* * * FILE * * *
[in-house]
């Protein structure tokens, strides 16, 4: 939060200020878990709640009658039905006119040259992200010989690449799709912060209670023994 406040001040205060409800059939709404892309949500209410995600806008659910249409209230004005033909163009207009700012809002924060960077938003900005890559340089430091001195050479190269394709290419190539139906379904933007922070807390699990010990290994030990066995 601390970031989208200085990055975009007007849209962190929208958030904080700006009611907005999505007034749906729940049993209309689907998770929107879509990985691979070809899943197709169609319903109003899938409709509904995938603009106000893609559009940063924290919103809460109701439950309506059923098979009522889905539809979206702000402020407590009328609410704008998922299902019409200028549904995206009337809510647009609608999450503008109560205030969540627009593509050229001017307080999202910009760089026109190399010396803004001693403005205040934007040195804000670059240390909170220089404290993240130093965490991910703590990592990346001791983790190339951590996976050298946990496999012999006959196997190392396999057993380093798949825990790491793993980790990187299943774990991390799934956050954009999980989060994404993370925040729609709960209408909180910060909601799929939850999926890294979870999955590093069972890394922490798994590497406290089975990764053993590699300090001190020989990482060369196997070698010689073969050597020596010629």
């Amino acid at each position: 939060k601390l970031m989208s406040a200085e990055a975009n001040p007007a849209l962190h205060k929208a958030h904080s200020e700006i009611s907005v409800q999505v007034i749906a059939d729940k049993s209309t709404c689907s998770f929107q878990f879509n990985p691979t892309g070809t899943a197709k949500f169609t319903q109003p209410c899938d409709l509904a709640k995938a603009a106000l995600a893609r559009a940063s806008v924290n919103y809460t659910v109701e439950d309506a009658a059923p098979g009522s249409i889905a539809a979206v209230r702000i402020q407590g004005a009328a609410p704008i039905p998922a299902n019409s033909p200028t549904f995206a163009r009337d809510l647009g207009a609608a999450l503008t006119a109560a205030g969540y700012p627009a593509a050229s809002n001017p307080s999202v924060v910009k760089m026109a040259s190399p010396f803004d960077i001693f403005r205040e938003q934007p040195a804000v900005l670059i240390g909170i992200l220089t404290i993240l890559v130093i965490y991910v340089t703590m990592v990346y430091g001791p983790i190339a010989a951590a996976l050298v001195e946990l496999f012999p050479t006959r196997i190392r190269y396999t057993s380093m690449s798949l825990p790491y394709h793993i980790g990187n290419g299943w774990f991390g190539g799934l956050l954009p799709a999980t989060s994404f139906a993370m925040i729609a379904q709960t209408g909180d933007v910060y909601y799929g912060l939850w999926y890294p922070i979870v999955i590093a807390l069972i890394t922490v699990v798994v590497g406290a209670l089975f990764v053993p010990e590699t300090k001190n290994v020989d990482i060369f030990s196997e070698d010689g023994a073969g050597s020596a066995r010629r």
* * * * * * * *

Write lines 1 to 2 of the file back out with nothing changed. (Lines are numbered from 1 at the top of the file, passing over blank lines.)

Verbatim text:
[in-house]
């Protein structure tokens, strides 16, 4: 939060200020878990709640009658039905006119040259992200010989690449799709912060209670023994 406040001040205060409800059939709404892309949500209410995600806008659910249409209230004005033909163009207009700012809002924060960077938003900005890559340089430091001195050479190269394709290419190539139906379904933007922070807390699990010990290994030990066995 601390970031989208200085990055975009007007849209962190929208958030904080700006009611907005999505007034749906729940049993209309689907998770929107879509990985691979070809899943197709169609319903109003899938409709509904995938603009106000893609559009940063924290919103809460109701439950309506059923098979009522889905539809979206702000402020407590009328609410704008998922299902019409200028549904995206009337809510647009609608999450503008109560205030969540627009593509050229001017307080999202910009760089026109190399010396803004001693403005205040934007040195804000670059240390909170220089404290993240130093965490991910703590990592990346001791983790190339951590996976050298946990496999012999006959196997190392396999057993380093798949825990790491793993980790990187299943774990991390799934956050954009999980989060994404993370925040729609709960209408909180910060909601799929939850999926890294979870999955590093069972890394922490798994590497406290089975990764053993590699300090001190020989990482060369196997070698010689073969050597020596010629």